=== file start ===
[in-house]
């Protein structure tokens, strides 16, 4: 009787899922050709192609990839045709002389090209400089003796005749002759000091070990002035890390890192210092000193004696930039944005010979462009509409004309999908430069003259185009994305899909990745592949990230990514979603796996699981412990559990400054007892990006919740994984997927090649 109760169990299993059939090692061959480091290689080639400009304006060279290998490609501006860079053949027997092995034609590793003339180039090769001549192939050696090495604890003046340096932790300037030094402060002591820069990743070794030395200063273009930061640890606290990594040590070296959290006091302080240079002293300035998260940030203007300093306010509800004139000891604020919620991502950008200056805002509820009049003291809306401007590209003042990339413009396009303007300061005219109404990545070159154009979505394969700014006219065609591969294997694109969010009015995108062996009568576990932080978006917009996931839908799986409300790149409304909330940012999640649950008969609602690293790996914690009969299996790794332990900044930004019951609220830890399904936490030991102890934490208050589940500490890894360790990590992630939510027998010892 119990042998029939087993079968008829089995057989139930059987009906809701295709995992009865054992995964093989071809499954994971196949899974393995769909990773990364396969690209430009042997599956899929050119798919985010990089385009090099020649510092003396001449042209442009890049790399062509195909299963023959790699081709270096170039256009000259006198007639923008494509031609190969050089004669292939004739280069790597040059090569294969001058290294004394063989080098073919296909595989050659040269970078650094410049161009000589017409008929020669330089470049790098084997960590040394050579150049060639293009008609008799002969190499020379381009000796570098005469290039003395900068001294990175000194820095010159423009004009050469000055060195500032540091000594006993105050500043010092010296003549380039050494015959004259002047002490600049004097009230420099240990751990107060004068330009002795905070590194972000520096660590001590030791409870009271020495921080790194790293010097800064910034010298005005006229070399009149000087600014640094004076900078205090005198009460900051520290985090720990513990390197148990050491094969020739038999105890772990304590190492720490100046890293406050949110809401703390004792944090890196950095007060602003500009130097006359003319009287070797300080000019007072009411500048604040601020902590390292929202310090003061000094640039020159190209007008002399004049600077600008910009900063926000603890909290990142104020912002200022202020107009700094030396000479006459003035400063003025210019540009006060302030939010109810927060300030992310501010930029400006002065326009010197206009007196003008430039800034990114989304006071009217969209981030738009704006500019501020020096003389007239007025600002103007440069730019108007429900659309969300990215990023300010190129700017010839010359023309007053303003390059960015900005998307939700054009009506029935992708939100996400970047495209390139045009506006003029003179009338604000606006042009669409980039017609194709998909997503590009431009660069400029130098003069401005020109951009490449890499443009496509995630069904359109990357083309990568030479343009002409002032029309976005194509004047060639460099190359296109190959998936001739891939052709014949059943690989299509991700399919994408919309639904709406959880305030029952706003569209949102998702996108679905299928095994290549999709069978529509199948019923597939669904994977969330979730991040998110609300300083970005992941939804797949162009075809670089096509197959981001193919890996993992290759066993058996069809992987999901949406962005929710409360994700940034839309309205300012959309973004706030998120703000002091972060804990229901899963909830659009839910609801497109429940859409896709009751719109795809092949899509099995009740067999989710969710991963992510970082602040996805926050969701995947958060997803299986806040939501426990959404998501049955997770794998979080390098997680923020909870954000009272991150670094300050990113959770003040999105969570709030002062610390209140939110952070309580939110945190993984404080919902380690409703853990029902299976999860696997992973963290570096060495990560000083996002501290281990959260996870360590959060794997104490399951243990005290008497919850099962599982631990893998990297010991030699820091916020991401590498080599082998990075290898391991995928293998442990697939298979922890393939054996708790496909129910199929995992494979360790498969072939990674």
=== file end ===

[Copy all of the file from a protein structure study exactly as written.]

[in-house]
């Protein structure tokens, strides 16, 4: 009787899922050709192609990839045709002389090209400089003796005749002759000091070990002035890390890192210092000193004696930039944005010979462009509409004309999908430069003259185009994305899909990745592949990230990514979603796996699981412990559990400054007892990006919740994984997927090649 109760169990299993059939090692061959480091290689080639400009304006060279290998490609501006860079053949027997092995034609590793003339180039090769001549192939050696090495604890003046340096932790300037030094402060002591820069990743070794030395200063273009930061640890606290990594040590070296959290006091302080240079002293300035998260940030203007300093306010509800004139000891604020919620991502950008200056805002509820009049003291809306401007590209003042990339413009396009303007300061005219109404990545070159154009979505394969700014006219065609591969294997694109969010009015995108062996009568576990932080978006917009996931839908799986409300790149409304909330940012999640649950008969609602690293790996914690009969299996790794332990900044930004019951609220830890399904936490030991102890934490208050589940500490890894360790990590992630939510027998010892 119990042998029939087993079968008829089995057989139930059987009906809701295709995992009865054992995964093989071809499954994971196949899974393995769909990773990364396969690209430009042997599956899929050119798919985010990089385009090099020649510092003396001449042209442009890049790399062509195909299963023959790699081709270096170039256009000259006198007639923008494509031609190969050089004669292939004739280069790597040059090569294969001058290294004394063989080098073919296909595989050659040269970078650094410049161009000589017409008929020669330089470049790098084997960590040394050579150049060639293009008609008799002969190499020379381009000796570098005469290039003395900068001294990175000194820095010159423009004009050469000055060195500032540091000594006993105050500043010092010296003549380039050494015959004259002047002490600049004097009230420099240990751990107060004068330009002795905070590194972000520096660590001590030791409870009271020495921080790194790293010097800064910034010298005005006229070399009149000087600014640094004076900078205090005198009460900051520290985090720990513990390197148990050491094969020739038999105890772990304590190492720490100046890293406050949110809401703390004792944090890196950095007060602003500009130097006359003319009287070797300080000019007072009411500048604040601020902590390292929202310090003061000094640039020159190209007008002399004049600077600008910009900063926000603890909290990142104020912002200022202020107009700094030396000479006459003035400063003025210019540009006060302030939010109810927060300030992310501010930029400006002065326009010197206009007196003008430039800034990114989304006071009217969209981030738009704006500019501020020096003389007239007025600002103007440069730019108007429900659309969300990215990023300010190129700017010839010359023309007053303003390059960015900005998307939700054009009506029935992708939100996400970047495209390139045009506006003029003179009338604000606006042009669409980039017609194709998909997503590009431009660069400029130098003069401005020109951009490449890499443009496509995630069904359109990357083309990568030479343009002409002032029309976005194509004047060639460099190359296109190959998936001739891939052709014949059943690989299509991700399919994408919309639904709406959880305030029952706003569209949102998702996108679905299928095994290549999709069978529509199948019923597939669904994977969330979730991040998110609300300083970005992941939804797949162009075809670089096509197959981001193919890996993992290759066993058996069809992987999901949406962005929710409360994700940034839309309205300012959309973004706030998120703000002091972060804990229901899963909830659009839910609801497109429940859409896709009751719109795809092949899509099995009740067999989710969710991963992510970082602040996805926050969701995947958060997803299986806040939501426990959404998501049955997770794998979080390098997680923020909870954000009272991150670094300050990113959770003040999105969570709030002062610390209140939110952070309580939110945190993984404080919902380690409703853990029902299976999860696997992973963290570096060495990560000083996002501290281990959260996870360590959060794997104490399951243990005290008497919850099962599982631990893998990297010991030699820091916020991401590498080599082998990075290898391991995928293998442990697939298979922890393939054996708790496909129910199929995992494979360790498969072939990674």